Critical Thinkers Wanted? Sounds Like a Job for English Majors to Me…

Yesterday I ran across an article entitled Wanted: More U.S. College Grads With Critical Thinking Skills. In it, Professor Emeritus at Saunders of College of Business at the Rochester Institute of Technology, Eugene Fram discusses how the skill of critical thinking seem to be in low supply but in high demand from colleges & universities, employers, and the democracy of the American society as a whole. Fram also discusses how curriculum changes in primary and secondary public schools may play a role in the lack of developing the critical thinking skills of students.

What interested me about this topic is how this isn’t the first time the issue of “critical thinking skills” has appeared on Huffington Post. The previous article was published on Friday, November 8, 2013. On September 19, 2013, CEO of Suntex International Inc., Robert Sun contributed the article Critical Thinking and Our Children’s Need for Deep Practice. In the article Sun argues for the method of the deep practice found in sports to be applied to the learning of academics. Sun also stresses the difficulty of acquiring critical thinking biologically as well as psychologically. A month before that, on Rabbi Shmuly Yanklowitz contributed the post entitled A Society with Poor Critical Thinking Skills: The Case for ‘Argument’ in Public Education which relates back to Fram’s last contention on the affects poor critical thinking skills have in a democratic society. Especially one such as ours where we have both the freedom of speech and a freedom of the press.Unlike most countries we can hold an open forum on or offline to debate issues in public. Yet when apathy replaces the activity of argument, dialogue, or debate our democracy begins to deteriorate because its citizens cannot understand the valid contentions, information, or logic of those who are different from them.

So if critical thinkers are wanted by schools & universities, employers as well as the government…who could fill this demand?

Well it sounds like a job for the humanities of course, but specifically, it sounds like a job for English majors to me; and here’s why:

  1. No matter if English majors focus on Professional Writing and Rhetoric (PWR), Literature, or Creative Writing critical thinking skills are necessary to successfully complete the major. In PWR we have to think critically about our credibility, audience, and message we want to convey. In the Literature concentration students have to think critically about why, how, when, and who wrote a body of work as well as its affect on society. Similar to the Literature concentration, students in the Creative Writing concentration also analyze the logic and credibility of others writers; their difference lies within their practice of recreating an atmosphere by strategically using words to set the setting, cause, effect, premise, contention, and overall experience of their readers.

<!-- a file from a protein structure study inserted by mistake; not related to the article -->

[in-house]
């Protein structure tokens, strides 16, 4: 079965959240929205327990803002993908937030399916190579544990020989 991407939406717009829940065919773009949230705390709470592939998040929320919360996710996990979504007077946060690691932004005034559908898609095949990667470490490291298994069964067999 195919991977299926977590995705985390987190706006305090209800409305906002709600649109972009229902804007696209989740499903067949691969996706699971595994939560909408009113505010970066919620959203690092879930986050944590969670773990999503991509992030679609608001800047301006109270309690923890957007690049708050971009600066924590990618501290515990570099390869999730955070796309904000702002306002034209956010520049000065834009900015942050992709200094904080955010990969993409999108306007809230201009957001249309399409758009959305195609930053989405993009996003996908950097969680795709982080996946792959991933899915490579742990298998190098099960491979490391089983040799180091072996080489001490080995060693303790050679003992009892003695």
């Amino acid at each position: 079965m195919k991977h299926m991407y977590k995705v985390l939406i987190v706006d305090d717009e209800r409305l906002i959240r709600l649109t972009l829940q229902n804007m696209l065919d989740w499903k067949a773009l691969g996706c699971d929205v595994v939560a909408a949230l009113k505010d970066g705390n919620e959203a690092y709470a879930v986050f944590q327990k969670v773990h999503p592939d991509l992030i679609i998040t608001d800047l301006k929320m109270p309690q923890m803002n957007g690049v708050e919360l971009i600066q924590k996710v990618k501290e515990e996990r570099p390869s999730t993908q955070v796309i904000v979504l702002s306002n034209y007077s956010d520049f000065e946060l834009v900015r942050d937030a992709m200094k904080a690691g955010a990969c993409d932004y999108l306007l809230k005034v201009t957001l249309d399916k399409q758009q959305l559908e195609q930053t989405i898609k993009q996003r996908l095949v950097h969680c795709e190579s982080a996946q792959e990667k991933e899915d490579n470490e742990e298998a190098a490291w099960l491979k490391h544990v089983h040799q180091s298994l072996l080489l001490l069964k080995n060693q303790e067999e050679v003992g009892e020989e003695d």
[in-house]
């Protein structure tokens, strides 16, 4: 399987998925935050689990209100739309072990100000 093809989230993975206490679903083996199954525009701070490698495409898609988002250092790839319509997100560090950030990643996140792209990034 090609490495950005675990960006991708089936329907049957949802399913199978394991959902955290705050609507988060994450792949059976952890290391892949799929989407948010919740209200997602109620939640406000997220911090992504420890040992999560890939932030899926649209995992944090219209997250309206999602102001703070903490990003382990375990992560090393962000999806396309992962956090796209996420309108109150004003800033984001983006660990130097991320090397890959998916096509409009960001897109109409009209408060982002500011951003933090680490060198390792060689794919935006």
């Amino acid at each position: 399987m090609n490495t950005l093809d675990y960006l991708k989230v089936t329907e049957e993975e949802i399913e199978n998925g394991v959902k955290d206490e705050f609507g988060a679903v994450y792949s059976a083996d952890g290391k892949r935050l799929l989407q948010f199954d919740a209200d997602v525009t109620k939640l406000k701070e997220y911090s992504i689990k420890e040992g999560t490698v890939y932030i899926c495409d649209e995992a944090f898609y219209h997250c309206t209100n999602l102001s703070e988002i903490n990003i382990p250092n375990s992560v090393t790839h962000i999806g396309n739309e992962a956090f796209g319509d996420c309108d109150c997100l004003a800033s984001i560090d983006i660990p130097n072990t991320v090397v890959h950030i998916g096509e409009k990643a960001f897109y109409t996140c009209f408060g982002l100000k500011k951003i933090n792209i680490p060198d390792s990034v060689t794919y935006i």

2. At Elon, only the English department has a class on Argument & Debate (shout out to Dr. Barbra Gordon).
  3. Besides Philosophy who else gets to analyze the dialogues of Socrates, Aristotle, Plato, Cicero, and Quintillion so heavily.
  4. Lastly, even though the Elon’s Philosophy Department is the only academic building that offers an actual PHL210: Critical Thinking class I would argue that English majors may be more qualified for critical thinking positions due to our focus on the application of dialogue in written form.

I understand that the last line of logic falls in to the arena of who’s better Socrates or Plato? This may then lead to analogies of which is “better” the chicken or its egg(s) to allude to how without Socrates we wouldn’t know Plato as we do today. Yet my logic is that Plato is better than Socrates because he decided to write things down instead relying solely on memory and the oral transmission of information. Without such, I could argue (in person or on paper) we wouldn’t have the “computer” nor the level of arts & sciences that we have today.

The above is just an example of argumentation, and critical thinking…not at its finest, but as it stands today. So as I have said before, not to brag or gloat, but when the world asks for critical thinkers I think that English majors are the most ideal as well as our best hope for schools, universities, employers, society and our democracy.



This entry was posted in From the Web, Student Perspective. Bookmark the permalink. Follow any comments here with the RSS feed for this post. Both comments and trackbacks are currently closed.